Occurrences of resistance do not always and only imply pure forms of autonomy or escape from dominant structures. There is a struggle residing every day, which can be less dramatic and less visible. As Ghosh has stressed that in treating gender as a site where power is constantly fractured and reshaped by the struggles of subordinate groups, it is possible to see this as a part of an ongoing negotiation between the dominant and the dominated to condition the material, social and political structures in which they exist.
In many ways, women experience the aftermath of conflict like the wind. In ‘No Woman’s Land’ feminist writer and publisher Ritu Menon has described the partition of India in 1947 as one of the most massive peace-time upheavals ever, and it is generally agreed that its reverberations persist and are still being felt with varying degrees of intensity, in the three countries most affected by it.
Gendered perspectives of partition are important because they help us to understand the unheard voices and unacknowledged experiences of women. It also makes us recognise how nation, state, family and community construct their identities through their possession of the female identity and body. How their honour and their revenge, both, are linked with the female body.
This is the generality of the partition – it exists publicly in history books. The particular is harder to discover, for it exists privately in the stories told and retold inside so many households in India and Pakistan as pointed out by academic, author and feminist activist Urvashi Butalia in her book ‘The Other Side of Silence’.
Women and their experiences have always been put last in terms of priority and importance while most of the time, their lived realities remain invisible in history because women were always seen and expected to be seen within the four walls of the household, assumed to be less informed.
The opposition between the personal and the political can be demolished by reflecting the experiences of women and by proving that the personal is political. As Menon writes in ‘No Woman’s Land’, “The weak, they say, have the purest sense of history, because they know anything can happen. The weak and the powerless, one might add. Historically speaking, women, even if not ‘weak’, have almost always been powerless in the larger meaning of the word, and the question that interests us here is: how does this situation influence their sense of history? It is not usually asked of women-they are presumed to be outside history because they are outside the public and the political, where history is made.“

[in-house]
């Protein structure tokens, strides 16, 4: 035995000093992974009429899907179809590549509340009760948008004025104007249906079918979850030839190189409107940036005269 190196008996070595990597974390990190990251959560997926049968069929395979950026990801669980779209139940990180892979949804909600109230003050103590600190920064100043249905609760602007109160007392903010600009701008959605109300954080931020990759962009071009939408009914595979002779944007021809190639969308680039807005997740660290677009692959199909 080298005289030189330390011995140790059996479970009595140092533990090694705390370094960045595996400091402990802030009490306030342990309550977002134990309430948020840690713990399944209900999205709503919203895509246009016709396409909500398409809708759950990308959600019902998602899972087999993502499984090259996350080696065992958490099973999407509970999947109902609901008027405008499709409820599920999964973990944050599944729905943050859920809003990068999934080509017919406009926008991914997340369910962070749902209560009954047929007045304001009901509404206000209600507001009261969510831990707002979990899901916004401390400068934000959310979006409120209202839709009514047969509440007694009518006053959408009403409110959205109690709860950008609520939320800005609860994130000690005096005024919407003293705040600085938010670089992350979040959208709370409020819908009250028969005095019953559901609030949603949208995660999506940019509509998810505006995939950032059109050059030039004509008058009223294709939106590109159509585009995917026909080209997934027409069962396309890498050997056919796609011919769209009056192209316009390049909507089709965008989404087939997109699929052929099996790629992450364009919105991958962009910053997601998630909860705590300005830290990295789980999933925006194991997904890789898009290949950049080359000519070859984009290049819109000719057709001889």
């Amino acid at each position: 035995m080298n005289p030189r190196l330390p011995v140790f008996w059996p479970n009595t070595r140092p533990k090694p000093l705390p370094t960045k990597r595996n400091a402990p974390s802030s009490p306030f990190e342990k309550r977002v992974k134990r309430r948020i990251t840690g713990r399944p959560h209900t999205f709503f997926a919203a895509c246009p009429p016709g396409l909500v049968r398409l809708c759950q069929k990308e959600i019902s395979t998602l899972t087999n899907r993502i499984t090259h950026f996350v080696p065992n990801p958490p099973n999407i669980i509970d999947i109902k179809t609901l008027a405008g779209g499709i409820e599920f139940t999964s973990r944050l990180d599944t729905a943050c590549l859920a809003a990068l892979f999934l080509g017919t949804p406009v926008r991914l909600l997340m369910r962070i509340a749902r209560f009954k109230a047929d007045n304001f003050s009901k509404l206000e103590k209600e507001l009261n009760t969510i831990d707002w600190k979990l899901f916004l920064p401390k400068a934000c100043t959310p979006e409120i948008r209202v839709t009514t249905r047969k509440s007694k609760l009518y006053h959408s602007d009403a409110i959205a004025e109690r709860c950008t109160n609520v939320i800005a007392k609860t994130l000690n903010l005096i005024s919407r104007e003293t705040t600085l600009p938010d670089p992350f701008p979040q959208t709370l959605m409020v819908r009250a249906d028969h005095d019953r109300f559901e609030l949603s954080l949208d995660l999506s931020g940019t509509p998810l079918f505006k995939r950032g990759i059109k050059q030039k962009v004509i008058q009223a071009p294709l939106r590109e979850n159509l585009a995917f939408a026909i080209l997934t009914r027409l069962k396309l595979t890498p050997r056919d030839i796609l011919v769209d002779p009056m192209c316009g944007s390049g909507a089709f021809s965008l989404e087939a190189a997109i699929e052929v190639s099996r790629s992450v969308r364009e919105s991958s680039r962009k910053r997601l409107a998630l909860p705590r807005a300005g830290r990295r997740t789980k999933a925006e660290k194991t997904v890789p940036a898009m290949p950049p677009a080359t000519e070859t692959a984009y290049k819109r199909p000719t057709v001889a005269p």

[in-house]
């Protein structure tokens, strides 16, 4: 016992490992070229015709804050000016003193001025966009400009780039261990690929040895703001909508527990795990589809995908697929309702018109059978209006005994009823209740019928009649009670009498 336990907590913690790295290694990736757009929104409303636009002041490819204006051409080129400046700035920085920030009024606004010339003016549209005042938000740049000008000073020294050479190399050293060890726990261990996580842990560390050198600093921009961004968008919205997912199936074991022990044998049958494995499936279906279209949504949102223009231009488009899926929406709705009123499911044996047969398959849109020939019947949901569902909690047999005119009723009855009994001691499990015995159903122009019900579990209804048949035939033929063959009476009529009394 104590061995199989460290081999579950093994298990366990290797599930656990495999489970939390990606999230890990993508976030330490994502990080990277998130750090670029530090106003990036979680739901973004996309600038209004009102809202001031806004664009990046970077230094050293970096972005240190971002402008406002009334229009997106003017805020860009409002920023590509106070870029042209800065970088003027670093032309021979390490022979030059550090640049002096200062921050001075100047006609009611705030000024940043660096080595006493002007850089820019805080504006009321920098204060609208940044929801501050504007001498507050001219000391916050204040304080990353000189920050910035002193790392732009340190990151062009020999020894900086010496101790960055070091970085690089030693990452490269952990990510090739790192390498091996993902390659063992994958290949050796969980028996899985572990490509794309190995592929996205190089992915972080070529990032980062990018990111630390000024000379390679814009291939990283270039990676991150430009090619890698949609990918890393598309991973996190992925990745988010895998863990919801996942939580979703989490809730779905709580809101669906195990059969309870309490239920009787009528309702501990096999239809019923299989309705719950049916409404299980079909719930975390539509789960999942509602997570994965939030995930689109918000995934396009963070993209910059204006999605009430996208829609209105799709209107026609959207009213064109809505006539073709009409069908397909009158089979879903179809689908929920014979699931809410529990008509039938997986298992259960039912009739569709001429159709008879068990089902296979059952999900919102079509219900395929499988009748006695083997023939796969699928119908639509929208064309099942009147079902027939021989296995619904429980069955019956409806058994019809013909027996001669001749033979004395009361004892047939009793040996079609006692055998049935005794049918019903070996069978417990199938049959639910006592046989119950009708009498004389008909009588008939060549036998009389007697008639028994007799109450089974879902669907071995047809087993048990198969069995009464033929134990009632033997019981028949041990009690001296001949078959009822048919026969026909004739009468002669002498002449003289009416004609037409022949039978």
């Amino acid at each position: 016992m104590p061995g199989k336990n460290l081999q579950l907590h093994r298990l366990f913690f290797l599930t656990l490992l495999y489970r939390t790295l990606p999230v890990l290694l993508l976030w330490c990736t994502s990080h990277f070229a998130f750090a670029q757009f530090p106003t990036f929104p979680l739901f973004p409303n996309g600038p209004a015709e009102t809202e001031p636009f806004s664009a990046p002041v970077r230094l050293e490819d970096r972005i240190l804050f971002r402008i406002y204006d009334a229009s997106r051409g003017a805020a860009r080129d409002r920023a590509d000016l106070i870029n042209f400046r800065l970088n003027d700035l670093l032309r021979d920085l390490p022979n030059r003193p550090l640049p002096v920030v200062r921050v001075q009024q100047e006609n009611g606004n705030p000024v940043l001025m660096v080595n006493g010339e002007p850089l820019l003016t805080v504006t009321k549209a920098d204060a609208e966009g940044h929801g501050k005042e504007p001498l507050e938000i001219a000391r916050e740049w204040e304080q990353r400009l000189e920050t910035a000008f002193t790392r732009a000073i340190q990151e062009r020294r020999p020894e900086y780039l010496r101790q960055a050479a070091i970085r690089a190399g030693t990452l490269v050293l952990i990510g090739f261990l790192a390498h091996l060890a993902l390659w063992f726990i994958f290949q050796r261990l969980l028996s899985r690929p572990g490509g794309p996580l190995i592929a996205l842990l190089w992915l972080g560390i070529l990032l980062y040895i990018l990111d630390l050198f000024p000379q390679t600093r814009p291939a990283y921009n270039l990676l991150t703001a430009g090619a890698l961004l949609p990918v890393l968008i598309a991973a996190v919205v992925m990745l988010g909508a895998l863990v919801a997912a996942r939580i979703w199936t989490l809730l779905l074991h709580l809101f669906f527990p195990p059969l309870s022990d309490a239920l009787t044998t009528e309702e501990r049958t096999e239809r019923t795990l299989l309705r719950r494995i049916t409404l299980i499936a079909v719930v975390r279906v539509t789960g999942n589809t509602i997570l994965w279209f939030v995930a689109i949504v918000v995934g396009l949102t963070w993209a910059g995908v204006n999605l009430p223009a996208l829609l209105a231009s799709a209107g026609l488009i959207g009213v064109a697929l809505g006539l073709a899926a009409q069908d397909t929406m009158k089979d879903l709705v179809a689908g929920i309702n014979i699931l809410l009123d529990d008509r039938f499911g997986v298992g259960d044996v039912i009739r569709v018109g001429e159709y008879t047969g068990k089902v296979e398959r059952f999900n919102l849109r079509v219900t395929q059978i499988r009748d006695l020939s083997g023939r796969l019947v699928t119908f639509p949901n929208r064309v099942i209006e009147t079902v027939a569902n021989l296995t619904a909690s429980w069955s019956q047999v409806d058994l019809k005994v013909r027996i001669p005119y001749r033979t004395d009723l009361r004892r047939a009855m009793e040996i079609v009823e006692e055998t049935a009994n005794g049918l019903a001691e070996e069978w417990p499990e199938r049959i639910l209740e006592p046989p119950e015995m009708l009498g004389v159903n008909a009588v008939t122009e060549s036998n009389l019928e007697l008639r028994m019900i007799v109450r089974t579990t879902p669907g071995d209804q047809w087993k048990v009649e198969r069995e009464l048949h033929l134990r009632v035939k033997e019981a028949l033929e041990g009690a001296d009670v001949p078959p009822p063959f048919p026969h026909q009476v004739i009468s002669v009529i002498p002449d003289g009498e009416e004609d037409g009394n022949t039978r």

In our region, in the recent past and especially in the light of high levels of ethnic violence in the entire South Asia region, the effect is undeniable and lingering. Patriarchy is the major obstacle to women’s advancement and development. The nature of this control may differ. So it is necessary to know the system and its intersectionalties which keep women dominated and subordinate.
Patriarchal institutions and social relations are responsible for the secondary status of women. The patriarchal society gives absolute priority to men and limits women’s human rights. There are many instances and evidence of resistance by women during the post-colonial period in India, Pakistan and Bangladesh, which must be read and investigated to see how historic events have impacted their lives in ways the mainstream does not ever acknowledge.
Nalini Bhattar is a feminist and an independent researcher. A postgraduate in Women’s Studies, she has voiced for women’s rights through her articles and poems and has contributed to Youth Ki Awaz, Women’s Web, Delhi Poetry Slam, etc. You can find her advocating equality for all, sipping chai, and turning pages of her favourite books with her dog lazing around her. She may be found on Twitter
Featured Illustration: Ritika Banerjee for Feminism In India